The teething process is an exciting time for new parents - a tangible milestone reached as those tiny pearly whites begin to appear. However, teething is often extremely uncomfortable for your little one, and it can be hard to know how to help in this situation. Various remedies are often suggested, but what’s certainly unhelpful are the myths surrounding the process. So, here are 6 classic teething myths to put to bed.
This is probably the teething myth that most new parents buy into, but contrary to popular belief, teething doesn't cause a fever. Sure, teething certainly causes irritation and inflammation around the gums (and inflammation anywhere in the body will cause a slight increase in body temperature), but this doesn’t equate to an actual fever. In fact, research has shown that although teething can cause a rise in temperature, it rarely passes the 38C threshold to be considered a fever. Dr. David Tesini, a pediatric dentist sums it up: “The most recent studies have shown only a weak relationship with the historical symptoms that parents have associated with teething. The studies bear out that the local symptoms are probably real, but the systemic systems are not real.”
Again, another classic myth to bust. Much like causing fever, pulling ears has long been assumed as a symptom of teething, but this one is also not true. Whilst your little one might experience some discomfort in their ears as their molars are coming through, this won’t be until they’re at least a year old and approaching toddler age. If your infant is tugging on their ears during the first round of teething, it’s likely this is either an ear infection (which are fairly common), or they might just simply be playing with them - also very common!
Okay, this one isn’t quite as straightforward as staying away from the booze. However, teething gels (such as Anbesol or Bonjela) aren’t particularly safe for babies under the age of 2. These gels contain the numbing agent benzocaine, which on very rare occasions has caused methemoglobinemia - a condition that affects the blood’s ability to transfer oxygen. In some cases, methemoglobinemia can be fatal. The numbing agent present in teething gels can also be responsible for choking, as swallowing the gel will numb the back of a baby’s throat, in turn compromising their swallowing ability and gag reflex. All in all, these gels are probably best avoided, certainly until later on down the line at least. If the pain around your baby’s gums is clearly hard for them to bear, remember that safe doses of paracetamol and ibuprofen are perfectly reasonable options. In fact, when taken in tandem, these two over-the-counter painkillers are probably the most effective solution by a long way.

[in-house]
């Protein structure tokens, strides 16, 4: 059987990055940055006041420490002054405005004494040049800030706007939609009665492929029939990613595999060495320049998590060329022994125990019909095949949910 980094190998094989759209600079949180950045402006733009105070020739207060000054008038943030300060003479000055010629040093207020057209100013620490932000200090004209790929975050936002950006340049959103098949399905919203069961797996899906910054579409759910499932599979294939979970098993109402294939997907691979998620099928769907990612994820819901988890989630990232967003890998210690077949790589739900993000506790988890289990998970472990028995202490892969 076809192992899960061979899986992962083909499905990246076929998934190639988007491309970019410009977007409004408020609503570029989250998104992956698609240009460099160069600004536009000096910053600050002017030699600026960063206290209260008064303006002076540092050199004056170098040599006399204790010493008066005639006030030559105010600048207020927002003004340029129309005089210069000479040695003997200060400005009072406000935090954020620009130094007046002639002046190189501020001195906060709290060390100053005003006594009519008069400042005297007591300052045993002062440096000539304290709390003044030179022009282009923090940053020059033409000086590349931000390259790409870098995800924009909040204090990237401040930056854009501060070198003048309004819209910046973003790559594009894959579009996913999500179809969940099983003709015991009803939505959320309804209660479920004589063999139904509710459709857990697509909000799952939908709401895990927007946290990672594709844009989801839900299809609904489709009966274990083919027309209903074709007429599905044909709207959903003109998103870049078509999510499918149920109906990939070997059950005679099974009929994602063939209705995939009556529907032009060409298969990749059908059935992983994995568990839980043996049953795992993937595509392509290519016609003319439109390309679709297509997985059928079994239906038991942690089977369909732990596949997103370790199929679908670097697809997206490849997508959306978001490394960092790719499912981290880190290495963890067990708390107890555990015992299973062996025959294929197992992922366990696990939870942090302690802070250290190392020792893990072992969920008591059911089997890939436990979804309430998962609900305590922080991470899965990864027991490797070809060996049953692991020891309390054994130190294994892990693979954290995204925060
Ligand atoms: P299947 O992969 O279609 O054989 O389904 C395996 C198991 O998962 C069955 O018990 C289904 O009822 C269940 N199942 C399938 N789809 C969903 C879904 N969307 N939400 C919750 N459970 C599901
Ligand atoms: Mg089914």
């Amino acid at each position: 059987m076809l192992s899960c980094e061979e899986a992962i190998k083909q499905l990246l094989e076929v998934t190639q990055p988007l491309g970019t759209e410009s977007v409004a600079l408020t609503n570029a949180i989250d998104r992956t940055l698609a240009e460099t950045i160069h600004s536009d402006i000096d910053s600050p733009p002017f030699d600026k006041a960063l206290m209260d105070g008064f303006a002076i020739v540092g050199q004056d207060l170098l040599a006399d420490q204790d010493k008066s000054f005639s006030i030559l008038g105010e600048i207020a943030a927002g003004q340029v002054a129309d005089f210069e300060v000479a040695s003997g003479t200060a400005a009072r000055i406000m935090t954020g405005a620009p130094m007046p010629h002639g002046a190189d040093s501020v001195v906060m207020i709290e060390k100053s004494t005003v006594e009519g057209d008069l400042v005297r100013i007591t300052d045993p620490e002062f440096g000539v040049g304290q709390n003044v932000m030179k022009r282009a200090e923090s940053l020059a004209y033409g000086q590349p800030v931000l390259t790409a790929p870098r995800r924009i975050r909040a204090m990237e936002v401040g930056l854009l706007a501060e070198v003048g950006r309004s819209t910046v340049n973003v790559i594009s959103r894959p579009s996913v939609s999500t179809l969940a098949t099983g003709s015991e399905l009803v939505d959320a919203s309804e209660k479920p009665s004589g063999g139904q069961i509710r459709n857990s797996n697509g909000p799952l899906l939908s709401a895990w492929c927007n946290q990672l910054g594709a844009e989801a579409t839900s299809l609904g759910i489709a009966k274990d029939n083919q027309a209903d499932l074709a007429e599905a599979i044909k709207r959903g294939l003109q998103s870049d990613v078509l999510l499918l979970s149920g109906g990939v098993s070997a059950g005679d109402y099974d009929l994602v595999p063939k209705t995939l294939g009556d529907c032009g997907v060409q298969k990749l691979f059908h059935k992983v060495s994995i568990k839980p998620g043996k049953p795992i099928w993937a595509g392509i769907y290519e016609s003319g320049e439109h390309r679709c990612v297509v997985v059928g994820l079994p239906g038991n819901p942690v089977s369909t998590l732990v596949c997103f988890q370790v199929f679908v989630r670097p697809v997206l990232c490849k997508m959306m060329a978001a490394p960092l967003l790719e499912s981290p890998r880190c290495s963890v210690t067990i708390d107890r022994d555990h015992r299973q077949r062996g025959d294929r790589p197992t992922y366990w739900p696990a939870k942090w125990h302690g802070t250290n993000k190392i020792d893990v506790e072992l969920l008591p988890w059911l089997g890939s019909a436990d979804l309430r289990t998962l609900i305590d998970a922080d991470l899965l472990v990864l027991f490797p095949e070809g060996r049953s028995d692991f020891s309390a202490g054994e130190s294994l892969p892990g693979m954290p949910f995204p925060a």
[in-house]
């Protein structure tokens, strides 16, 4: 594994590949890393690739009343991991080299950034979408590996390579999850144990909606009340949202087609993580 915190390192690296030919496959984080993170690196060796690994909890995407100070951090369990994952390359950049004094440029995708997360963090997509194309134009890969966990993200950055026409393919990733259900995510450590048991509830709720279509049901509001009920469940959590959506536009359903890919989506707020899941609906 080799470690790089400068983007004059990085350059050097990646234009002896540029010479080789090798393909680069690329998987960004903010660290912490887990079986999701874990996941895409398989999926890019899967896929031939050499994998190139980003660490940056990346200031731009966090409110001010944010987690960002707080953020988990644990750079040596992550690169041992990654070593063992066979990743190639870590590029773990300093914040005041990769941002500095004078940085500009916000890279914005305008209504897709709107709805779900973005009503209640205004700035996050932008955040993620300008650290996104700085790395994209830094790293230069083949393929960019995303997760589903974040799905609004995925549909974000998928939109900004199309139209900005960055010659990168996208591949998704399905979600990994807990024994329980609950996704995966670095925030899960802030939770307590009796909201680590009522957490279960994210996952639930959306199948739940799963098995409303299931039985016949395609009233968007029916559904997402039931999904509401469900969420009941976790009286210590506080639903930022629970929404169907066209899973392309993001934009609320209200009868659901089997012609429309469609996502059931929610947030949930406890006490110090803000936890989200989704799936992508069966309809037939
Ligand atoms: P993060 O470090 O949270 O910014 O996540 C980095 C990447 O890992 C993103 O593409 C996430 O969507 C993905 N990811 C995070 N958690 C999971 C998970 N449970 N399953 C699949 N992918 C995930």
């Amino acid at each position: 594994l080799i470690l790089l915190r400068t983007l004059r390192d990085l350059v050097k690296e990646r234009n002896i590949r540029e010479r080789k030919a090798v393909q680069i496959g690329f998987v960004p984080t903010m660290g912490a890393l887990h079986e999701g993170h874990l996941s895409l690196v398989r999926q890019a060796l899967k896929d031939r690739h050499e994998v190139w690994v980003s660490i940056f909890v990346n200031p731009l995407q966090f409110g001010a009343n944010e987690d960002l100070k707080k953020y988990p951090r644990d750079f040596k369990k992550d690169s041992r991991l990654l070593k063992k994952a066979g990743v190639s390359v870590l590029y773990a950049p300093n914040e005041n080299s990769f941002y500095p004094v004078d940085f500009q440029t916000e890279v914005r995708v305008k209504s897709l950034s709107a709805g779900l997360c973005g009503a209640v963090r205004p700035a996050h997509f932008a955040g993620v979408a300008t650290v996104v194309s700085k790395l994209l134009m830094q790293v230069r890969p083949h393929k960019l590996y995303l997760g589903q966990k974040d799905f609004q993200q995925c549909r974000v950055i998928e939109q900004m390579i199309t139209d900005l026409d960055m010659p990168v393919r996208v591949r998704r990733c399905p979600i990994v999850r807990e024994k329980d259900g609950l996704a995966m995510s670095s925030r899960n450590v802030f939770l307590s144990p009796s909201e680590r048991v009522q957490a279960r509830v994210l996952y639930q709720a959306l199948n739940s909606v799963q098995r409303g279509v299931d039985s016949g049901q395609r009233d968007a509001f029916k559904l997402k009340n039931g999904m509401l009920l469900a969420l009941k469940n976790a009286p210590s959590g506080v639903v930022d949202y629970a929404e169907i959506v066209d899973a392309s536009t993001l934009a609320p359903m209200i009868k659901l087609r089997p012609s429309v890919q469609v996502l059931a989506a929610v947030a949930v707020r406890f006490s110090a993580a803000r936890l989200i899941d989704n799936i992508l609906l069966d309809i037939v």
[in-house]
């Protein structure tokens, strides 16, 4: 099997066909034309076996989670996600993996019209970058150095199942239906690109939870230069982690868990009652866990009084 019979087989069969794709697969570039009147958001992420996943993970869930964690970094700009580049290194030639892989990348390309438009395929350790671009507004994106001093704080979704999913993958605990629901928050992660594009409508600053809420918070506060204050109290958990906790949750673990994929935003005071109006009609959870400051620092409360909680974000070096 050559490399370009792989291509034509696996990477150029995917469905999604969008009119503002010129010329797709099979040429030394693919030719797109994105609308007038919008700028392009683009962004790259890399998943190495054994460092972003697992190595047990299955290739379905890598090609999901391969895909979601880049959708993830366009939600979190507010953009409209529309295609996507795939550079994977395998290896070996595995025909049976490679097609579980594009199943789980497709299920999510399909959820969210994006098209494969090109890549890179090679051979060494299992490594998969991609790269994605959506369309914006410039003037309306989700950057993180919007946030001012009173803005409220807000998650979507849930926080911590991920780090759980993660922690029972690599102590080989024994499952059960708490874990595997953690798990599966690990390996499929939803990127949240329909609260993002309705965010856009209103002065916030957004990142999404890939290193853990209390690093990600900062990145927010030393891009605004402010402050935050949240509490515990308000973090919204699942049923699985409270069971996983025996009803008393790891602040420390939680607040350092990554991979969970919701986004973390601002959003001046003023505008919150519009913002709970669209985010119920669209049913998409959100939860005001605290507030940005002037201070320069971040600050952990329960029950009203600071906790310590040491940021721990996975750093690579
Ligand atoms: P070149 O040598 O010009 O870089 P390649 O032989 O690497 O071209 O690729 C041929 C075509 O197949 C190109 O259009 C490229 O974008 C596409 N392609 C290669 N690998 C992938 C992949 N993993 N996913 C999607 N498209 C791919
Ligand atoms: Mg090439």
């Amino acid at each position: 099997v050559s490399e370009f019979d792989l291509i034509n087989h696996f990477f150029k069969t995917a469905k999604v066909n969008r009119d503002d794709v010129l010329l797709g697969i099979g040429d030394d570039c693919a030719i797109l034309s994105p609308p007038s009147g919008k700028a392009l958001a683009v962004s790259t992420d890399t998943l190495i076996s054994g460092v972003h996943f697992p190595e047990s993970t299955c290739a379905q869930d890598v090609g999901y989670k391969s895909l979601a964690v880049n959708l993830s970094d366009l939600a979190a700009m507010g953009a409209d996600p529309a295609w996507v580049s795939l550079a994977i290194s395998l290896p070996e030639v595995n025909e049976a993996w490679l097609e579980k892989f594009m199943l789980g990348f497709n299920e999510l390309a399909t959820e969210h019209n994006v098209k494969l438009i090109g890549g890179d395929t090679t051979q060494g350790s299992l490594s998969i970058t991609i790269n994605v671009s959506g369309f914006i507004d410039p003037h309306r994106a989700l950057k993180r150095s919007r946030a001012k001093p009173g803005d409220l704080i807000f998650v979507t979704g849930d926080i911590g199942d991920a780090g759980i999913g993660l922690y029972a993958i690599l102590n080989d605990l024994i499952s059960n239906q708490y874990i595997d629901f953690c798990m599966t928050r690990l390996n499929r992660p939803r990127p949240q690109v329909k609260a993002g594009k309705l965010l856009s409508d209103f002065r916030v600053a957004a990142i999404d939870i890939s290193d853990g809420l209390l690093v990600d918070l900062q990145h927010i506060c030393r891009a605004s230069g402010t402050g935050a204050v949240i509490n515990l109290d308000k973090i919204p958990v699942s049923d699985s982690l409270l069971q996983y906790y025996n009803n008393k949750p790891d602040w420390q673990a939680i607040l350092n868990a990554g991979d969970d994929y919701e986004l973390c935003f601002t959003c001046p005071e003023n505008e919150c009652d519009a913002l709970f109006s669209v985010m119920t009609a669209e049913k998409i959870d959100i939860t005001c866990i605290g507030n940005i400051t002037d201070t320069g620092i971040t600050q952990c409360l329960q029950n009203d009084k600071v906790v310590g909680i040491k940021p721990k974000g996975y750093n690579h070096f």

Similarly to the myth involving fever, diaper rash is not an effect of teething. Again, some parents do report the two coincide, which is understandable, but it is purely a coincidence. The reason for diaper rash around this time is that excess saliva being produced in a baby’s mouth is being swallowed, in turn leading to bouts of diarrhea, which itself will invariably irritate baby bottoms. There isn’t really a remedy for this. Like much of the teething process, consider it par for the course and a challenge that you’ll eventually overcome. Just make sure you have plenty of healing cream to hand (such as Sudocrem), and lather it on generously.
This is probably the most important teething-related advice you’ll hear: don’t give your baby alcohol. You might have heard this old wive’s tale from an older relative, and to be honest, there might be some truth in the remedy - alcohol will numb the pain, after all. But rubbing your newborn’s gums with brandy (or any other alcohol for that matter) is not wise. It’s not safe, and it’s certainly not recommended clinically. If that older relative does recant stories of using brandy as a teething remedy, just nod and smile politely, but make sure that bottle stays on the top shelf! Like with any decision that involves your young child, if you’re in any kind of doubt then speak to a doctor or a pharmacist before attempting to solve the issue. It’s always better to be safe than sorry.
Remember what we said about alcohol? Well, consider the same advice when it comes to amber teething necklaces. Some parents rave about their pain-killing abilities, that the succinic acid released when body heat increases can work wonders, but frankly there’s no scientific evidence to back this up. The only certainty that amber necklaces provide is their potential for serious risk of strangulation or choking - if the beads break off and the baby tries to chew on them, for example. Quite honestly the risk far outweighs the potential benefit, so steer clear of this one.